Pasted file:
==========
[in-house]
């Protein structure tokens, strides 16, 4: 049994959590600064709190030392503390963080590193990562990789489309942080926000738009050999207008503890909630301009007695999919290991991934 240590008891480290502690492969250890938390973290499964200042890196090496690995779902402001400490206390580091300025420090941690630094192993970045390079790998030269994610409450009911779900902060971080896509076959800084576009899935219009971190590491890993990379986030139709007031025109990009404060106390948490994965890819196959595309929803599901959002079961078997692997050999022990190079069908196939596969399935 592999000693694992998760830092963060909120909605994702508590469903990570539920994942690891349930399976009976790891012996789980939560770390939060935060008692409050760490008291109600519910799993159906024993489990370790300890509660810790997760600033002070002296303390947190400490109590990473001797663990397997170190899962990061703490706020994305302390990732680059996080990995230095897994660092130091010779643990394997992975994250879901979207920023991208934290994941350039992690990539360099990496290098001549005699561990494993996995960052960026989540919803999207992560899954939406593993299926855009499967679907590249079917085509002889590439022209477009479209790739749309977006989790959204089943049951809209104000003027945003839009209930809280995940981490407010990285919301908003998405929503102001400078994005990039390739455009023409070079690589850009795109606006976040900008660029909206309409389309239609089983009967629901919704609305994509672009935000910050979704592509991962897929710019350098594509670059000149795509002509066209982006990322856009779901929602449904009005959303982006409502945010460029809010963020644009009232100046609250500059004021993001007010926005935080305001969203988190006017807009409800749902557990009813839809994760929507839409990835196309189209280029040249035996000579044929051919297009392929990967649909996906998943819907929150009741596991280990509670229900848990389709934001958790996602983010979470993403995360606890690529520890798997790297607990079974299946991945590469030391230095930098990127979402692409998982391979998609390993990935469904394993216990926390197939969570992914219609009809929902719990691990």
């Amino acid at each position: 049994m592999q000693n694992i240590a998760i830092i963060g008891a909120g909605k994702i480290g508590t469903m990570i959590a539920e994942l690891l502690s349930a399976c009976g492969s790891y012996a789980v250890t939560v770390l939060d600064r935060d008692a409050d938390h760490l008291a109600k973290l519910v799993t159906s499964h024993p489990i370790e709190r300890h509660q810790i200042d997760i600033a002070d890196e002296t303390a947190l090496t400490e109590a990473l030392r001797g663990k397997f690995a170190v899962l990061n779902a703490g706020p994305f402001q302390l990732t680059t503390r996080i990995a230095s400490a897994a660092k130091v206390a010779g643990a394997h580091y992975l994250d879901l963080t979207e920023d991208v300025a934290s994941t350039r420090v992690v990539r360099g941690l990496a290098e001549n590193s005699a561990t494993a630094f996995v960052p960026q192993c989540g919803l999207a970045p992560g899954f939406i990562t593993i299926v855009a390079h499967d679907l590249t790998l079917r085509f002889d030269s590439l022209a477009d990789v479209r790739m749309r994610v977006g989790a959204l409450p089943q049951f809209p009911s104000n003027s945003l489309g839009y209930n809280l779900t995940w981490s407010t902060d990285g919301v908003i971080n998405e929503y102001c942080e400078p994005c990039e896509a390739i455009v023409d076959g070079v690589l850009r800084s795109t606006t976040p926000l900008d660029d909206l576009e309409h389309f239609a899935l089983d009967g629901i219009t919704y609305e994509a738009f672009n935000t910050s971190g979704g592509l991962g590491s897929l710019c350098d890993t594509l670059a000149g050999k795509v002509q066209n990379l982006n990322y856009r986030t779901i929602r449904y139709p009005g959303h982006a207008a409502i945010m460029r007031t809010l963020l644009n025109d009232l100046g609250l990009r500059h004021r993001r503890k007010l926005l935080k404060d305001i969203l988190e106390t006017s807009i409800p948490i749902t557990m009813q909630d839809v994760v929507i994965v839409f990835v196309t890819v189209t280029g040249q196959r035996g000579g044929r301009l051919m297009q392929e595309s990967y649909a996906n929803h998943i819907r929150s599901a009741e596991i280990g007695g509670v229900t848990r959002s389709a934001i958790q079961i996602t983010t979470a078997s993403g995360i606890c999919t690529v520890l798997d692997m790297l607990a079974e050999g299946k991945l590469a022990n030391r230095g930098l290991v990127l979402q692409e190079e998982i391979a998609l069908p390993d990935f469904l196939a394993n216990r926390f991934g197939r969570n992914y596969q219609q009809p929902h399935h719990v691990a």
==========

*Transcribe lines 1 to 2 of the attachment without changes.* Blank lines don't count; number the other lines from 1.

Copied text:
[in-house]
């Protein structure tokens, strides 16, 4: 049994959590600064709190030392503390963080590193990562990789489309942080926000738009050999207008503890909630301009007695999919290991991934 240590008891480290502690492969250890938390973290499964200042890196090496690995779902402001400490206390580091300025420090941690630094192993970045390079790998030269994610409450009911779900902060971080896509076959800084576009899935219009971190590491890993990379986030139709007031025109990009404060106390948490994965890819196959595309929803599901959002079961078997692997050999022990190079069908196939596969399935 592999000693694992998760830092963060909120909605994702508590469903990570539920994942690891349930399976009976790891012996789980939560770390939060935060008692409050760490008291109600519910799993159906024993489990370790300890509660810790997760600033002070002296303390947190400490109590990473001797663990397997170190899962990061703490706020994305302390990732680059996080990995230095897994660092130091010779643990394997992975994250879901979207920023991208934290994941350039992690990539360099990496290098001549005699561990494993996995960052960026989540919803999207992560899954939406593993299926855009499967679907590249079917085509002889590439022209477009479209790739749309977006989790959204089943049951809209104000003027945003839009209930809280995940981490407010990285919301908003998405929503102001400078994005990039390739455009023409070079690589850009795109606006976040900008660029909206309409389309239609089983009967629901919704609305994509672009935000910050979704592509991962897929710019350098594509670059000149795509002509066209982006990322856009779901929602449904009005959303982006409502945010460029809010963020644009009232100046609250500059004021993001007010926005935080305001969203988190006017807009409800749902557990009813839809994760929507839409990835196309189209280029040249035996000579044929051919297009392929990967649909996906998943819907929150009741596991280990509670229900848990389709934001958790996602983010979470993403995360606890690529520890798997790297607990079974299946991945590469030391230095930098990127979402692409998982391979998609390993990935469904394993216990926390197939969570992914219609009809929902719990691990």